In the past year, the Tennessee Virtual Academy has made many changes to its programs. While parents are well aware that the TNVA administrators and teachers are working with their students’ best interests at heart, there are a number of changes that may be difficult for many parents and students to wrap their minds around—first and foremost the increased number of class connect sessions, live study sessions in which students are in direct contact with their teachers through the internet.
Since the release of state test scores, it has become obvious that TNVA students have not made the same gains as their peers in traditional brick and mortar classrooms. Because TNVA educators want what’s best for their students—including for the program to remain a viable option—they are cracking down hard on many of the school policies and increasing student participation as much as possible. Students are already expected to complete Study Island assignments, work through their standard assignments in the online system, and attend class connect sessions. Unfortunately, in many cases, these students are not completing the necessary work, and as a result, they’re not learning the material as well as they should.
According to Mr. Williams, who is in charge of many of the new changes, it’s not enough for the teachers to present the material. The kids have to be learning it—and showing that they learn it. Because many students are not showing learning the way the school would prefer, it’s time to make some changes, most of which will be implemented after fall break. Parents have been given a general idea what to expect; however, until fall break is over, it will be unclear exactly how many of these changes will work.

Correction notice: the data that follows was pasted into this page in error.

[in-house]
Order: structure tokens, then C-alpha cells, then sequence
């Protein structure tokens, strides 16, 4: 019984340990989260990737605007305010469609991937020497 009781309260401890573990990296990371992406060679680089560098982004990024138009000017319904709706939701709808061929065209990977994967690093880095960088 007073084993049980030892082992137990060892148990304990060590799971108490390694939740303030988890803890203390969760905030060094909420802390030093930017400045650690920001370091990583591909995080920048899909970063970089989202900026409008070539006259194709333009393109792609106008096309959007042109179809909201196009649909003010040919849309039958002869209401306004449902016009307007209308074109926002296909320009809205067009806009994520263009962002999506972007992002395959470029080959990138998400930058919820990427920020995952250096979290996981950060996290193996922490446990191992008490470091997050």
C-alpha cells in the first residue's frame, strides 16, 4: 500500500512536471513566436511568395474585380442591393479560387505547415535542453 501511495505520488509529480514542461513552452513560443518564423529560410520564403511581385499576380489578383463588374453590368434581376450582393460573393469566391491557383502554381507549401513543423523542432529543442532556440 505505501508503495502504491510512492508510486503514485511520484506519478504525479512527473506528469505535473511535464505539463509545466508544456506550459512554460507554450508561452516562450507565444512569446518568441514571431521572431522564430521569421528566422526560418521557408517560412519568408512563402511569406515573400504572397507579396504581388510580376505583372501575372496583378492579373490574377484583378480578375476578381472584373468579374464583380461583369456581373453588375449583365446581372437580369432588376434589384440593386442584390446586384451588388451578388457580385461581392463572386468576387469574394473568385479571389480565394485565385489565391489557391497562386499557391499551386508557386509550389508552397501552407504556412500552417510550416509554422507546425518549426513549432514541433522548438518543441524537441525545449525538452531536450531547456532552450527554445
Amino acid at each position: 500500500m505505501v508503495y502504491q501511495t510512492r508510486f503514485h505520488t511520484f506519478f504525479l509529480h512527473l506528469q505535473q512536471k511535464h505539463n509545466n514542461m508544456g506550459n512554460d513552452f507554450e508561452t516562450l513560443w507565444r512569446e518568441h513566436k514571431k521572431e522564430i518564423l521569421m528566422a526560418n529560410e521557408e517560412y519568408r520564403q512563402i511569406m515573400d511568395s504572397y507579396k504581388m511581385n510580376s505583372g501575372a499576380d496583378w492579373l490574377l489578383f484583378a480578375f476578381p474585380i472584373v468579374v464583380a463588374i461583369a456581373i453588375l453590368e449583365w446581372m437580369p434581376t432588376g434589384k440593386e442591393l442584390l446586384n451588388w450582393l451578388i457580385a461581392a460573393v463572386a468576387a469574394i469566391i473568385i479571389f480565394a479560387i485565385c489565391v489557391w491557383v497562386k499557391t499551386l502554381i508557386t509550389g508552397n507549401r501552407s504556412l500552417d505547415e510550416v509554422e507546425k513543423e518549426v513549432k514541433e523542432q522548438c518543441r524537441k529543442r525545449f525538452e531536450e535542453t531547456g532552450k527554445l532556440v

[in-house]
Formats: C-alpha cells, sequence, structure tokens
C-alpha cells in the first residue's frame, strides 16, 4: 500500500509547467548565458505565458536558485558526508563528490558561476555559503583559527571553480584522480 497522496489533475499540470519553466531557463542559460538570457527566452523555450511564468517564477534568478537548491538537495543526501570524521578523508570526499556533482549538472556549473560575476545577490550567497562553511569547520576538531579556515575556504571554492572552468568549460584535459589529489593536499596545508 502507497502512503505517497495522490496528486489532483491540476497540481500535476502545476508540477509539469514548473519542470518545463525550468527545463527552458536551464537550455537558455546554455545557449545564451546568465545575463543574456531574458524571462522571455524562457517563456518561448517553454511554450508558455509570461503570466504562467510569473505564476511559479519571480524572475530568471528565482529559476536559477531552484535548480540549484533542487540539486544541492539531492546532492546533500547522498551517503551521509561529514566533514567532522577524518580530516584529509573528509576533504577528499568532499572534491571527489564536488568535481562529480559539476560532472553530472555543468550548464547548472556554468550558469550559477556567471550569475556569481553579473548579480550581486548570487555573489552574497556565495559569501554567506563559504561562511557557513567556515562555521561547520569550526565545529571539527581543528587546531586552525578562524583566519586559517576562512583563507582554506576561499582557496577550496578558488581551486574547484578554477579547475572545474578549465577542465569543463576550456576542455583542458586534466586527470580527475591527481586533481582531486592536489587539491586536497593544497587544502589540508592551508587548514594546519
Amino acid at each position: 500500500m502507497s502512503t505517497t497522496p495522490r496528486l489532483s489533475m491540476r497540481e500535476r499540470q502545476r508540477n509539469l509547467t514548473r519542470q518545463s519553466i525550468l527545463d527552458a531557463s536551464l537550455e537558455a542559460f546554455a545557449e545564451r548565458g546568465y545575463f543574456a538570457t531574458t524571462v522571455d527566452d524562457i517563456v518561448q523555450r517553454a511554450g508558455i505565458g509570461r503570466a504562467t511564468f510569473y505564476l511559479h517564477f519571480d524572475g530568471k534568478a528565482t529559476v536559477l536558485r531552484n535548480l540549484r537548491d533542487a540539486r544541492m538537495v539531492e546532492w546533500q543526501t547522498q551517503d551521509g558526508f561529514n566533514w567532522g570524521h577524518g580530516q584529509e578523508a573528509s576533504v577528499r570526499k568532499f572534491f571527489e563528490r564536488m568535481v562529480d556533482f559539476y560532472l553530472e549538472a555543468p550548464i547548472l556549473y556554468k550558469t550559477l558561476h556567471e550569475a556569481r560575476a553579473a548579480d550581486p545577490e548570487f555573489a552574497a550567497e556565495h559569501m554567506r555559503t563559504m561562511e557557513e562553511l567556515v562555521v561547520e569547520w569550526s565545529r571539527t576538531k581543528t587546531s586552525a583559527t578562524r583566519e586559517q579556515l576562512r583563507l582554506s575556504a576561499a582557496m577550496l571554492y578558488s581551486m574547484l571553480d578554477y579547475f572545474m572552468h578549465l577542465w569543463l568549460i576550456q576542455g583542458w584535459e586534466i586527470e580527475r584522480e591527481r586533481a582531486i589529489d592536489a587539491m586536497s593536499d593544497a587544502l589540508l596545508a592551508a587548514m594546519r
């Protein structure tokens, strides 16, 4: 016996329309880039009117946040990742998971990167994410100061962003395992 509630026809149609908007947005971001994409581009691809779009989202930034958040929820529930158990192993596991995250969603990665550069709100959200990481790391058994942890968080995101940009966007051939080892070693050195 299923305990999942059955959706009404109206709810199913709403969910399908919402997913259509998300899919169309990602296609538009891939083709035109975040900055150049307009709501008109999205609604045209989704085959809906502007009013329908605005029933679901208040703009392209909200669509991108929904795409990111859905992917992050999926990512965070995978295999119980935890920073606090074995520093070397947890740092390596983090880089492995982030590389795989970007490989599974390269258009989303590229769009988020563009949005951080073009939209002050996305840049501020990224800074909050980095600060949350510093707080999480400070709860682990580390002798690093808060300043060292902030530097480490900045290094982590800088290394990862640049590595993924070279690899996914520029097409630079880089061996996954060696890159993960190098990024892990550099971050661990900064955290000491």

Increased class connect sessions. The increase will be most apparent for struggling learners or children who are otherwise behind—those who need the additional help and the additional work with their teachers. Students who are high-performing will not be required to attend as many sessions (and, in many cases, will not be required to stay as long in the sessions that they do have to attend). Students who need the additional help will find that teachers are available in class connect sessions as many as four to five hours daily.
Increased attention to progress. Students will be expected to complete progress in the OLS, progress in Study Island, and remain active in their class connect sessions. Students who do not complete this material will be faced with consequences.
Increased attention to attendance. The policy has always been that a student should never go for more than five days without logging attendance. Now, however, the policy will be more strictly enforced.
Overall, the changes seem to be student-centered, and the program seems to still be designed to work for students and parents. Of course, there will be some “glitches” as students and teachers, as well as learning coaches, learn how to work within the new changes. Hopefully, however, these difficulties will smooth over quickly to keep TNVA running as it should.